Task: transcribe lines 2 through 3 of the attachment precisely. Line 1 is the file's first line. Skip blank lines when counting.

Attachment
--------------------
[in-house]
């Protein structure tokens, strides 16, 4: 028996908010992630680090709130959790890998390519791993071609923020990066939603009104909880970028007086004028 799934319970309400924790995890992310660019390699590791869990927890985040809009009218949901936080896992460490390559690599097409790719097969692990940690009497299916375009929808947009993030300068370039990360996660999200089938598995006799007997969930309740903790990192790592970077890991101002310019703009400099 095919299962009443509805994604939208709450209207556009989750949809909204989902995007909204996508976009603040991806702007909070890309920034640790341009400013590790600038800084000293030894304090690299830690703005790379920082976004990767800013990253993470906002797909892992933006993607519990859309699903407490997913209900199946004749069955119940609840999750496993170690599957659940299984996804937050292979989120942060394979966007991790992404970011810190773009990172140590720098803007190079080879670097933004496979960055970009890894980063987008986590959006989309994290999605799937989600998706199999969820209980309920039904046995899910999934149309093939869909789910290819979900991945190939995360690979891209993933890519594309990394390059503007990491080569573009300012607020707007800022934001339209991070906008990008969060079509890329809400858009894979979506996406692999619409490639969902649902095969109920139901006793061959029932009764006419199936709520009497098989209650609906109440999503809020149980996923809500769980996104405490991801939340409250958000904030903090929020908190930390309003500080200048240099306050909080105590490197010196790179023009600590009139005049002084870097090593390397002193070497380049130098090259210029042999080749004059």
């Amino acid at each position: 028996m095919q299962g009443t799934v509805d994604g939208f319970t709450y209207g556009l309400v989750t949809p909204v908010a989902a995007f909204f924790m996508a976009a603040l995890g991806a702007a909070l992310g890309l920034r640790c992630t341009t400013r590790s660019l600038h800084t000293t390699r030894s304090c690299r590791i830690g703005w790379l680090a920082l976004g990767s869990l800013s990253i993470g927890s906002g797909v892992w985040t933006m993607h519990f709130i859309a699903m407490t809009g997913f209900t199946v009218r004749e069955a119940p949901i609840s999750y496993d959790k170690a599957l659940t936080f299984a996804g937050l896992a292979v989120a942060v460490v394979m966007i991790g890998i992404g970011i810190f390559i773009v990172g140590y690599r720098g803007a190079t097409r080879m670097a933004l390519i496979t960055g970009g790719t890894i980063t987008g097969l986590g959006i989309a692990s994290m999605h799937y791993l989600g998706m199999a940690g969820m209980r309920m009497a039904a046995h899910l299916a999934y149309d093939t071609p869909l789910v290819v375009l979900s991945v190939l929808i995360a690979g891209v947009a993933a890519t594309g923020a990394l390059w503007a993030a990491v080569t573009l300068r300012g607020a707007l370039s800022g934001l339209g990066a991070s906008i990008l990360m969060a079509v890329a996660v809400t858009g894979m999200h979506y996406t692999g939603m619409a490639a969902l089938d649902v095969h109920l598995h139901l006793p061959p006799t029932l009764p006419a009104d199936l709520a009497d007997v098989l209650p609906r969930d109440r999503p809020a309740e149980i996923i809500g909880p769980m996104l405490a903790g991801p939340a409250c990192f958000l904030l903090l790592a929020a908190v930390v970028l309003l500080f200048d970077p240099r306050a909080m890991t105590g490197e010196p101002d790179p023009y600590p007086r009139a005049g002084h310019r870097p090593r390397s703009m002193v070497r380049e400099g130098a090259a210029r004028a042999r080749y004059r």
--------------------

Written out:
């Protein structure tokens, strides 16, 4: 028996908010992630680090709130959790890998390519791993071609923020990066939603009104909880970028007086004028 799934319970309400924790995890992310660019390699590791869990927890985040809009009218949901936080896992460490390559690599097409790719097969692990940690009497299916375009929808947009993030300068370039990360996660999200089938598995006799007997969930309740903790990192790592970077890991101002310019703009400099 095919299962009443509805994604939208709450209207556009989750949809909204989902995007909204996508976009603040991806702007909070890309920034640790341009400013590790600038800084000293030894304090690299830690703005790379920082976004990767800013990253993470906002797909892992933006993607519990859309699903407490997913209900199946004749069955119940609840999750496993170690599957659940299984996804937050292979989120942060394979966007991790992404970011810190773009990172140590720098803007190079080879670097933004496979960055970009890894980063987008986590959006989309994290999605799937989600998706199999969820209980309920039904046995899910999934149309093939869909789910290819979900991945190939995360690979891209993933890519594309990394390059503007990491080569573009300012607020707007800022934001339209991070906008990008969060079509890329809400858009894979979506996406692999619409490639969902649902095969109920139901006793061959029932009764006419199936709520009497098989209650609906109440999503809020149980996923809500769980996104405490991801939340409250958000904030903090929020908190930390309003500080200048240099306050909080105590490197010196790179023009600590009139005049002084870097090593390397002193070497380049130098090259210029042999080749004059």
């Amino acid at each position: 028996m095919q299962g009443t799934v509805d994604g939208f319970t709450y209207g556009l309400v989750t949809p909204v908010a989902a995007f909204f924790m996508a976009a603040l995890g991806a702007a909070l992310g890309l920034r640790c992630t341009t400013r590790s660019l600038h800084t000293t390699r030894s304090c690299r590791i830690g703005w790379l680090a920082l976004g990767s869990l800013s990253i993470g927890s906002g797909v892992w985040t933006m993607h519990f709130i859309a699903m407490t809009g997913f209900t199946v009218r004749e069955a119940p949901i609840s999750y496993d959790k170690a599957l659940t936080f299984a996804g937050l896992a292979v989120a942060v460490v394979m966007i991790g890998i992404g970011i810190f390559i773009v990172g140590y690599r720098g803007a190079t097409r080879m670097a933004l390519i496979t960055g970009g790719t890894i980063t987008g097969l986590g959006i989309a692990s994290m999605h799937y791993l989600g998706m199999a940690g969820m209980r309920m009497a039904a046995h899910l299916a999934y149309d093939t071609p869909l789910v290819v375009l979900s991945v190939l929808i995360a690979g891209v947009a993933a890519t594309g923020a990394l390059w503007a993030a990491v080569t573009l300068r300012g607020a707007l370039s800022g934001l339209g990066a991070s906008i990008l990360m969060a079509v890329a996660v809400t858009g894979m999200h979506y996406t692999g939603m619409a490639a969902l089938d649902v095969h109920l598995h139901l006793p061959p006799t029932l009764p006419a009104d199936l709520a009497d007997v098989l209650p609906r969930d109440r999503p809020a309740e149980i996923i809500g909880p769980m996104l405490a903790g991801p939340a409250c990192f958000l904030l903090l790592a929020a908190v930390v970028l309003l500080f200048d970077p240099r306050a909080m890991t105590g490197e010196p101002d790179p023009y600590p007086r009139a005049g002084h310019r870097p090593r390397s703009m002193v070497r380049e400099g130098a090259a210029r004028a042999r080749y004059r």